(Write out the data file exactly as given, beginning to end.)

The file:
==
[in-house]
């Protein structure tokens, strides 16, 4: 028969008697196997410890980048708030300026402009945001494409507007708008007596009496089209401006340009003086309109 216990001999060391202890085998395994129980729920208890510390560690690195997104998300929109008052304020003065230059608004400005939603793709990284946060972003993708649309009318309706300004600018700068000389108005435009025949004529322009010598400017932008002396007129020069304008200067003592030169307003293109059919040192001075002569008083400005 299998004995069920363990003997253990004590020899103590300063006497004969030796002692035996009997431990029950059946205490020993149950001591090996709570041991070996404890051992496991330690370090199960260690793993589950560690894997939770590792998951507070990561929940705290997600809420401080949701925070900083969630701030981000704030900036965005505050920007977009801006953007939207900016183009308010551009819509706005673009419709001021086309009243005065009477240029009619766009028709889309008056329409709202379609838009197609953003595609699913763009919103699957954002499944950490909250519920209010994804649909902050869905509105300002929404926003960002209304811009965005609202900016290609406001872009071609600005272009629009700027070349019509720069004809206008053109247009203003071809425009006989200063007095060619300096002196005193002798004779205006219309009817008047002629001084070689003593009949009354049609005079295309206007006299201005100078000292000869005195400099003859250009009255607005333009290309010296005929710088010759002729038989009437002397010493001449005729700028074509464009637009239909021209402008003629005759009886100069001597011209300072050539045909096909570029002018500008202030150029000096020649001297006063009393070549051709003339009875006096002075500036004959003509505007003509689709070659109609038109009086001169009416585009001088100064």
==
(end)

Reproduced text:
[in-house]
């Protein structure tokens, strides 16, 4: 028969008697196997410890980048708030300026402009945001494409507007708008007596009496089209401006340009003086309109 216990001999060391202890085998395994129980729920208890510390560690690195997104998300929109008052304020003065230059608004400005939603793709990284946060972003993708649309009318309706300004600018700068000389108005435009025949004529322009010598400017932008002396007129020069304008200067003592030169307003293109059919040192001075002569008083400005 299998004995069920363990003997253990004590020899103590300063006497004969030796002692035996009997431990029950059946205490020993149950001591090996709570041991070996404890051992496991330690370090199960260690793993589950560690894997939770590792998951507070990561929940705290997600809420401080949701925070900083969630701030981000704030900036965005505050920007977009801006953007939207900016183009308010551009819509706005673009419709001021086309009243005065009477240029009619766009028709889309008056329409709202379609838009197609953003595609699913763009919103699957954002499944950490909250519920209010994804649909902050869905509105300002929404926003960002209304811009965005609202900016290609406001872009071609600005272009629009700027070349019509720069004809206008053109247009203003071809425009006989200063007095060619300096002196005193002798004779205006219309009817008047002629001084070689003593009949009354049609005079295309206007006299201005100078000292000869005195400099003859250009009255607005333009290309010296005929710088010759002729038989009437002397010493001449005729700028074509464009637009239909021209402008003629005759009886100069001597011209300072050539045909096909570029002018500008202030150029000096020649001297006063009393070549051709003339009875006096002075500036004959003509505007003509689709070659109609038109009086001169009416585009001088100064």